Do not attempt to manually convert a Period with year, month, and day components into a whole number of days. The correct answer depends on the dates involved, which is why we want to let the LocalDate API calculate it for us.


When precision isn't important

Based on your comments, precision isn't an issue for you, because you only want to display someone's age to the nearest quarter-year or so. You aren't trying to represent an exact difference in time; only an approximate one, with a rather large margin for error. You also don't need to be able to perform any round-trip calculations. This changes things considerably.

An approximation like @VGR's should be more than adequate for these purposes: the 'number of years' should be accurate to within 3 days (< 0.01 years) unless people start living hundreds of thousands of years, in which case you can switch to double ;).

@Oleg's approach also works quite well, and will give you a date difference in whole quarters, which you can divide by 4 to convert to years. This is probably the easiest solution to get right, as you won't need to round or truncate the result. This is, I think, the closest you will get to a direct solution from java.util.time. The Java Time API (and date/time APIs in general) are designed for correctness: they'll give you whole units, but they usually avoid giving you fractional approximations due to the inherent error involved in floating-point types (there are exceptions, like .NET's System.TimeSpan).

However, if your goal is to present someone's age for human users, and you want greater precision than whole years, I think 18 years, 9 months (or an abbreviated form like 18 yr, 9 mo) is a better choice than 18.75 years.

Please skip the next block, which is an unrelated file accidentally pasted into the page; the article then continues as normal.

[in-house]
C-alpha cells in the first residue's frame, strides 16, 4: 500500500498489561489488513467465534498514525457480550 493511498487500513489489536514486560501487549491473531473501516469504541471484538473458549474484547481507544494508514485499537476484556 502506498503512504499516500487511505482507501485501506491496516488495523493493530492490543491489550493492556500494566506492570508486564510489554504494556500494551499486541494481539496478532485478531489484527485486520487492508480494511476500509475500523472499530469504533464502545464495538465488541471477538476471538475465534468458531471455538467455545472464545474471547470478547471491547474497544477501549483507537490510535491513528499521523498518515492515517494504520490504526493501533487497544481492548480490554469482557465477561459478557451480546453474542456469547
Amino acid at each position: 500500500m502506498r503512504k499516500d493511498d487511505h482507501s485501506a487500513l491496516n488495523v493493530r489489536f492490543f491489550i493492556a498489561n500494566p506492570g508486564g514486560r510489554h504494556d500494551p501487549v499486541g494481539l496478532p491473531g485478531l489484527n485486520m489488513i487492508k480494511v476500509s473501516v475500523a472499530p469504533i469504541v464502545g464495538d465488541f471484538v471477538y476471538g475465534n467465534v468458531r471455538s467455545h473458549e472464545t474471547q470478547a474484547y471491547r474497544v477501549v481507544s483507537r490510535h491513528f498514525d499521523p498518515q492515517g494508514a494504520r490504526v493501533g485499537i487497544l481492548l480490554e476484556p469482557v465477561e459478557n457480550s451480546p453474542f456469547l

• I agree that representing an amount of time in-program in this way is very undesirable. However there's a requirement to display it in this manner (the age of the person is 18.25, 18.5, etc). So I was just looking for whether the Java Time API had an easy way of figuring this out. I didn't mention it in the question, but since it's not trivial with Java Time, I probably won't go with figuring out an exact decimal representation down to the day but rather checking number of months. – Luke Oct 2 '17 at 22:07
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    How much precision do you need? If you’re just displaying years to the nearest half or quarter year, and it’s just for display purposes (e.g., you don’t need to be able to do a round-trip), any of the “wrong” answers should be good enough. Even if someone is 120 years old, a naive calculation shouldn’t be off by more than ~1 month. But it might be more ‘friendly’ to display the age as “x years, y months”. – Mike Strobel Oct 2 '17 at 22:22
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    Then @VGR’s answer should be plenty good enough (accurate to within ~3 days, regardless of the number of years, I think). Just round to the nearest 0.25f. – Mike Strobel Oct 2 '17 at 22:48
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    @Luke Your Question would be much improved if you edited to include these comments’ info. – Basil Bourque Oct 2 '17 at 23:53
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    Addressed some of the comment discussion in my answer, but only to satisfy my own sense of completeness. You should keep @VGR's answer as 'accepted' if that's the solution you went with. – Mike Strobel Oct 3 '17 at 12:12